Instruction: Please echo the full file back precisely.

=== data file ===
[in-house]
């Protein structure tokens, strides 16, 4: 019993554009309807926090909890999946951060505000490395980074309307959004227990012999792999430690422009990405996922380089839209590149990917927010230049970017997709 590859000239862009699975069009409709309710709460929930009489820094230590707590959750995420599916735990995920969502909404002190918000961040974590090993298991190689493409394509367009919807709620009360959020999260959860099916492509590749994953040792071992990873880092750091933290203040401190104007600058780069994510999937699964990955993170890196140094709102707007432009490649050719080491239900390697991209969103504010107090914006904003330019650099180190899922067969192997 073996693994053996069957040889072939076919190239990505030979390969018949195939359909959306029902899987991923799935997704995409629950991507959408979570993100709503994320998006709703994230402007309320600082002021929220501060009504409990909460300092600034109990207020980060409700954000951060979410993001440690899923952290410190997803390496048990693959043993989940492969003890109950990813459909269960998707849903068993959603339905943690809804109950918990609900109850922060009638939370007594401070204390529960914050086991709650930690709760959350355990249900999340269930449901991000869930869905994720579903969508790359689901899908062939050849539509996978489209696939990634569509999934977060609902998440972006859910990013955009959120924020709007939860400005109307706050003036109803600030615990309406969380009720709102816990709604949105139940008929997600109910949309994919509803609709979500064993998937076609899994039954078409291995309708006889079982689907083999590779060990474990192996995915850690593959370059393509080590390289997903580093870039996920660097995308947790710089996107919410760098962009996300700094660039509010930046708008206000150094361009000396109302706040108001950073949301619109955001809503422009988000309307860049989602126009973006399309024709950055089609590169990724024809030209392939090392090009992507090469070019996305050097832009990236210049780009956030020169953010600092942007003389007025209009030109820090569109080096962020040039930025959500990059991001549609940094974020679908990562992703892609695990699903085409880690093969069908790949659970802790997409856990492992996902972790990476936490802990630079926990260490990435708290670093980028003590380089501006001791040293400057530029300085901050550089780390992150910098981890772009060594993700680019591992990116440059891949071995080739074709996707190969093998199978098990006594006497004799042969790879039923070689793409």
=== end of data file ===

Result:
[in-house]
């Protein structure tokens, strides 16, 4: 019993554009309807926090909890999946951060505000490395980074309307959004227990012999792999430690422009990405996922380089839209590149990917927010230049970017997709 590859000239862009699975069009409709309710709460929930009489820094230590707590959750995420599916735990995920969502909404002190918000961040974590090993298991190689493409394509367009919807709620009360959020999260959860099916492509590749994953040792071992990873880092750091933290203040401190104007600058780069994510999937699964990955993170890196140094709102707007432009490649050719080491239900390697991209969103504010107090914006904003330019650099180190899922067969192997 073996693994053996069957040889072939076919190239990505030979390969018949195939359909959306029902899987991923799935997704995409629950991507959408979570993100709503994320998006709703994230402007309320600082002021929220501060009504409990909460300092600034109990207020980060409700954000951060979410993001440690899923952290410190997803390496048990693959043993989940492969003890109950990813459909269960998707849903068993959603339905943690809804109950918990609900109850922060009638939370007594401070204390529960914050086991709650930690709760959350355990249900999340269930449901991000869930869905994720579903969508790359689901899908062939050849539509996978489209696939990634569509999934977060609902998440972006859910990013955009959120924020709007939860400005109307706050003036109803600030615990309406969380009720709102816990709604949105139940008929997600109910949309994919509803609709979500064993998937076609899994039954078409291995309708006889079982689907083999590779060990474990192996995915850690593959370059393509080590390289997903580093870039996920660097995308947790710089996107919410760098962009996300700094660039509010930046708008206000150094361009000396109302706040108001950073949301619109955001809503422009988000309307860049989602126009973006399309024709950055089609590169990724024809030209392939090392090009992507090469070019996305050097832009990236210049780009956030020169953010600092942007003389007025209009030109820090569109080096962020040039930025959500990059991001549609940094974020679908990562992703892609695990699903085409880690093969069908790949659970802790997409856990492992996902972790990476936490802990630079926990260490990435708290670093980028003590380089501006001791040293400057530029300085901050550089780390992150910098981890772009060594993700680019591992990116440059891949071995080739074709996707190969093998199978098990006594006497004799042969790879039923070689793409």